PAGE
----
RL: What are your plans moving forward — are you thinking about touring, video making, or are there any exciting projects on the horizon?
RM: Ah, it always feels like there is so much going on, so many opportunities. Its just a matter of which ones come to fruition. I see myself as a musical entrepreneur at times and new ideas come daily. It’s fun to throw them up on the wall and see what sticks… like pasta!
Lots of tours planned. Going south for a “Tour of Texas” in late June. And I have plans for Midwest, Southeast, Northeast and even West Coast tours. I’m looking forward to getting out of town since I forced myself to stay put over the last few years as I worked on my album and performing.
I received a grant from the DC Arts Commission to shoot a video for “Route 42” which I’m excited about. And I’m looking to become more involved with the local music scene as I feel there is a lot of music here locally that goes unnoticed. I’m just trying to play my part in raising the national profile of DC as a music-centric market. We’ve made great strides especially over the last couple of years, but we can do a lot more. It’s an exciting time to be playing music in DC and I’m working on making the most of that.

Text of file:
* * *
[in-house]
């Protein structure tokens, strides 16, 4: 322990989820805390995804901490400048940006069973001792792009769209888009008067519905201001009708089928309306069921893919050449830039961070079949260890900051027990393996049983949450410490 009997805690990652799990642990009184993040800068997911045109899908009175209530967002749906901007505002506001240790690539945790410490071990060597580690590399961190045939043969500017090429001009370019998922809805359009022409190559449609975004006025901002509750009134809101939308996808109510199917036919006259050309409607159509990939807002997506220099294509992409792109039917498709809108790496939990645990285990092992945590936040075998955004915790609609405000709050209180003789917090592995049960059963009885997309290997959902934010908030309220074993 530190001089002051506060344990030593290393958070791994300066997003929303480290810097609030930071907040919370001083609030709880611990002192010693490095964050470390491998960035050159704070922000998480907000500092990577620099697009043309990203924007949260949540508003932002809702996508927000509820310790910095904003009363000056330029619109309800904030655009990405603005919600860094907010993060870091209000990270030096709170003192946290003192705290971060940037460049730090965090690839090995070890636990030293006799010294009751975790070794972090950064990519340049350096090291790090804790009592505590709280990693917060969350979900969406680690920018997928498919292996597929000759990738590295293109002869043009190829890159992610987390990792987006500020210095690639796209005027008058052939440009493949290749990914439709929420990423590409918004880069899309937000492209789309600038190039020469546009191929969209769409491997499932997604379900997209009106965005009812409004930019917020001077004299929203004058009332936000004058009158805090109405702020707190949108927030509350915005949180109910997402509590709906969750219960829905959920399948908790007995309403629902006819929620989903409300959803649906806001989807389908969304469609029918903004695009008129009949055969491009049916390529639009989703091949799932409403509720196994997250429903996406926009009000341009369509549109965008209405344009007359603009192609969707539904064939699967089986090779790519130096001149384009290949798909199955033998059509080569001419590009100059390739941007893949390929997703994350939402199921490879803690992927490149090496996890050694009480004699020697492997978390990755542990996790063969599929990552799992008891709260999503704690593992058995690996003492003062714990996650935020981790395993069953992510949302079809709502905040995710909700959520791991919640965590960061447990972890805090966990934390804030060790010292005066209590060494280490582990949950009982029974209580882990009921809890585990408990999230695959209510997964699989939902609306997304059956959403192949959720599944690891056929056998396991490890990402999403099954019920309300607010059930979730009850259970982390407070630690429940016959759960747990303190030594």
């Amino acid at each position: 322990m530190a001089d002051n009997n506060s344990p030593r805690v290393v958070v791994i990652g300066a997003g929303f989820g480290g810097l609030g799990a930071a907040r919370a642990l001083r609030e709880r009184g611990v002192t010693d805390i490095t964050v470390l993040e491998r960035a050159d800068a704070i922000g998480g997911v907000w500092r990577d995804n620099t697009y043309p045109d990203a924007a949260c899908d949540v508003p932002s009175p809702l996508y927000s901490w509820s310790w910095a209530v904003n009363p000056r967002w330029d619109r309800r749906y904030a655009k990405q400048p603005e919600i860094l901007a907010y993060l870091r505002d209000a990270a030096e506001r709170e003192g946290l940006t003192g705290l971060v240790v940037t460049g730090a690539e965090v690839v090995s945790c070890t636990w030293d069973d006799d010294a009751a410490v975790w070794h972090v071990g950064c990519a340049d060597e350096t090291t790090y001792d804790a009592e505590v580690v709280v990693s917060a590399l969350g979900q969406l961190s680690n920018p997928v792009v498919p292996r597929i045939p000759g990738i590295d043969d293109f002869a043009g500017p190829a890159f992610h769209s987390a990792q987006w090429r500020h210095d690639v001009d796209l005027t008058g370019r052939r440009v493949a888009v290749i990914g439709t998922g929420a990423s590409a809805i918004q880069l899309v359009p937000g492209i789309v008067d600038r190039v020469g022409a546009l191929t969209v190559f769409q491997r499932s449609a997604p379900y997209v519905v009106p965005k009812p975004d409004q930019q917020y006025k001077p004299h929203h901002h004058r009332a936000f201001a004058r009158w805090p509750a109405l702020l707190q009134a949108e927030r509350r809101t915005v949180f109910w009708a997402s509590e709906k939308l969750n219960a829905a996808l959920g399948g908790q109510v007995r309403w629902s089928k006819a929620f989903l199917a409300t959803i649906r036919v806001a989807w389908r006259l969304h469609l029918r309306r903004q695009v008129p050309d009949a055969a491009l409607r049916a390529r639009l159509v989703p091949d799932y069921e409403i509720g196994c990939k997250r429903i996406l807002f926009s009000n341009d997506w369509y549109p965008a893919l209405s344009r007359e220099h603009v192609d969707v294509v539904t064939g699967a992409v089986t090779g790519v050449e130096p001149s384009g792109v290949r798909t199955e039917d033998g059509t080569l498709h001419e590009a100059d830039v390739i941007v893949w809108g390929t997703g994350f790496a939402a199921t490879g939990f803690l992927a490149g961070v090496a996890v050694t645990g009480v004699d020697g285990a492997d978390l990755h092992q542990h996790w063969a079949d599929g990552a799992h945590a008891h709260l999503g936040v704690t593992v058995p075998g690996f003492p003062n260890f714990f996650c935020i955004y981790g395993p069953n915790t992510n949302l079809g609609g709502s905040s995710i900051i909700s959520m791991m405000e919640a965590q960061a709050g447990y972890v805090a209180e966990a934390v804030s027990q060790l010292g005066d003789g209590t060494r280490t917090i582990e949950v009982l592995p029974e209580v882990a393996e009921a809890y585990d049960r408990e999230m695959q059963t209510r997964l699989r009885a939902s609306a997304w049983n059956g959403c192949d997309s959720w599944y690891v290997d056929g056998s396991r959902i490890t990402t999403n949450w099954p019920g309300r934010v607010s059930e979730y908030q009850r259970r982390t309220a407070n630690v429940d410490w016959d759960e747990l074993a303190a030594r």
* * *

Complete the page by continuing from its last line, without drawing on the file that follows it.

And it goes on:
RL: And, of course, the most important question … why do you love DC?
RM: I have to admit that I’ve always been drawn to DC because of how much power and influence there is here. It’s a product of the politics and is easy to get caught up in the allure of importance. But unless you are destined for that life, you soon begin to carve out your own unique livelihood. Once you’ve lived here for longer than two years and become a “local” you realize that so many people just happen to live here and don’t have anything to do with politics, military, or government.
I love DC because there is a small town underneath it all.